Why Margaret Thatcher stayed in power for too long as Sir Bernard Ingham publishes his diaries

Sir Bernard Ingham with Margaret Thatcher
Sir Bernard Ingham with Margaret Thatcher

Sir Bernard Ingham witnessed at close quarters Margaret Thatcher’s ‘long, slow assassination’ as Prime Minister. His new diaries chronicle her downfall. Tom Richmond reports.

Sir Bernard Ingham is sitting in an armoured car with Margaret Thatcher as they are driven at high speed from 10 Downing Street to RAF Northolt to begin a Prime Ministerial visit to Scotland.

Sir Bernard Ingham

Sir Bernard Ingham

Once described as her “rough-spoken Yorkshire Rasputin” by one-time Minister John Biffen, he is bristling with indignation after Sir Edward Heath, a former PM, accused Downing Street of corruptly exploiting the Press.

Meanwhile Mrs Thatcher is simmering with anger over the “disgraceful” remark, offering to write to the man she toppled to become Tory leader to demand a retraction.

Her chief Press secretary tells her not to waste her time because he had already been called “a menace to the constitution” by their nemesis. “To which I retorted ‘Well, he should know. He abolished Yorkshire in 1974 and that was a very unconstitutional thing to do,” Sir Bernard, a proud son of Hebden Bridge, regales.

He’s not forgotten the encounter in early 1989 because it effectively came at the beginning of the end of the Thatcher premiership.

Fiercely loyal to her closest staff, and still steadfast as a leader, her vulnerability, 10 years after becoming Britain’s first female PM, was beginning to show and is now chronicled in Sir Bernard Ingham’s new diaries, The Slow Downfall of Margaret Thatcher, from January 1989 to December 1990.

A period in political history that Sir Bernard likens to “a long, slow assassination”, he believes it would have been preferable if Mrs Thatcher had stood down on the 10th anniversary of her first election win.

As his compelling diaries also reveal, the parallels between then and now as Theresa May is forced out of office by her MPs are profound. Threats of Ministerial resignations by senior Government ministers; Tory losses in European Parliament elections and a President of the United States – George Bush senior – visiting London.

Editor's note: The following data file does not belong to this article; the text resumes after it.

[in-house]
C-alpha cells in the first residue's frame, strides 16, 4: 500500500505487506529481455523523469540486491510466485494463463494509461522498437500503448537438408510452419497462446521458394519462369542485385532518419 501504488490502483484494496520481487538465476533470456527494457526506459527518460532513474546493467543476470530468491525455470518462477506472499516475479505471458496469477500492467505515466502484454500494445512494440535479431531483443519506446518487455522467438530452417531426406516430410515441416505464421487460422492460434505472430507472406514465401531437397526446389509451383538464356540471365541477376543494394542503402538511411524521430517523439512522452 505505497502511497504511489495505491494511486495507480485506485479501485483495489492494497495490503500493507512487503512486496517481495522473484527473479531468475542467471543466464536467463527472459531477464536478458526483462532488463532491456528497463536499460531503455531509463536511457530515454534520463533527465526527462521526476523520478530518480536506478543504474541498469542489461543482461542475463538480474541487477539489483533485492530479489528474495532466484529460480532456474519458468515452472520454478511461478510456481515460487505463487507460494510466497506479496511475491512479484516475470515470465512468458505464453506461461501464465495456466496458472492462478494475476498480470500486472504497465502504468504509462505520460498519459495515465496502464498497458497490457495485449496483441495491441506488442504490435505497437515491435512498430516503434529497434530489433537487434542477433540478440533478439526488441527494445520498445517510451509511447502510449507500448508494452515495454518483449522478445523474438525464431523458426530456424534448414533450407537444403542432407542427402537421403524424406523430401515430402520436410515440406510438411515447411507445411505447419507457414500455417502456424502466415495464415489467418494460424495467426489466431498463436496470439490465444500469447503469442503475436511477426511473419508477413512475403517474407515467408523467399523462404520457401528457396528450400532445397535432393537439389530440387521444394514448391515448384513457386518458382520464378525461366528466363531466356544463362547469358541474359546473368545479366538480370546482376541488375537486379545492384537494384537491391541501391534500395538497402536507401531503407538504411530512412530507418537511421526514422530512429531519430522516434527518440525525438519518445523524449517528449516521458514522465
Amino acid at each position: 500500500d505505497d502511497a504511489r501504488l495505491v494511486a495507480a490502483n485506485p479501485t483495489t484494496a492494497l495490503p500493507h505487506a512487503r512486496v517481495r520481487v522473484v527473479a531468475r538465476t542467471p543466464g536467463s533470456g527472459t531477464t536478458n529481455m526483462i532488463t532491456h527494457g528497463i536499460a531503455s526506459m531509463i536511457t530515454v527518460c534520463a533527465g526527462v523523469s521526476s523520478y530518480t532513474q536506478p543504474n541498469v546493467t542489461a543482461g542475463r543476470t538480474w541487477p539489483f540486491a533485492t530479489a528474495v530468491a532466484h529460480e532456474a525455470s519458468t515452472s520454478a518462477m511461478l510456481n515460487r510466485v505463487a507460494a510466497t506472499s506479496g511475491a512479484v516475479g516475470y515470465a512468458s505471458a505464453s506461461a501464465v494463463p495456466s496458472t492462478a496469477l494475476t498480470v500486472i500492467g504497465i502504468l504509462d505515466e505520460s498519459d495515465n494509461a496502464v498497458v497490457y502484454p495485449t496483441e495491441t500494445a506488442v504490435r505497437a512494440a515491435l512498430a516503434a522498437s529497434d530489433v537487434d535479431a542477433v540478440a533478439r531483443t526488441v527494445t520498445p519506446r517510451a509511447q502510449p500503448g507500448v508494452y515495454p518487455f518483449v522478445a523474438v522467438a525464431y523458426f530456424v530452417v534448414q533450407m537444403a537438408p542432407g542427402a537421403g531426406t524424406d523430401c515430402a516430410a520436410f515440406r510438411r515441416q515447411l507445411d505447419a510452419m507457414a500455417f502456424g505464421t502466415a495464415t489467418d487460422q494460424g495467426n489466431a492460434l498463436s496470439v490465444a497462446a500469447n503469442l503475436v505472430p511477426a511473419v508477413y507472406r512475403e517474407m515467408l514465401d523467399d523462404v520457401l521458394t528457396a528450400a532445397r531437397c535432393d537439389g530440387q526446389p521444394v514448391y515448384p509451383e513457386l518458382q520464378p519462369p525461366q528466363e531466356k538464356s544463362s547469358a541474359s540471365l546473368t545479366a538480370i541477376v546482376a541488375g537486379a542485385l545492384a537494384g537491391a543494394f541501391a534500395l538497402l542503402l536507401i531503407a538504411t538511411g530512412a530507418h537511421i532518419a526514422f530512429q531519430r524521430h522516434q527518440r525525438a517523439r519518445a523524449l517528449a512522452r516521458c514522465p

As Sir Bernard’s diaries for June 2019 begin: “The big question of the day is whether we are the best friends of the USA.”

“What difference?” he poses. “The Tory party was split then over Europe and the party is today split over Brexit which is economic policy. There are the wets and the dries. Nothing has changed – the Tory party is still the worst enemy of their Prime Minister.”

Yet Sir Bernard concedes that Mrs Thatcher went on for too long. “I think there is a case for saying, and Denis (Thatcher) said it, if she had gone after 10 years, she would have gone on her own terms rather than being kicked out,” he said.

“I don’t think being kicked out has done any damage to her reputation. It has done more damage to the Tory party. Leaving aside all the economic and other troubles over 10 years, you have fired a lot of people, you haven’t promoted people as far as they would like to go and you have ignored some people. That creates a sense of disgruntlement and desire for change.”

There was another reason Mrs Thatcher clung to power. “She didn’t think John Major was ready and she had identified him as her likely successor,” Sir Bernard disclosed. “I don’t think she realised he was as soft as he turned out to be. He became all things to all people but I got on with him extremely well as Chief Secretary, Foreign Secretary and Chancellor.”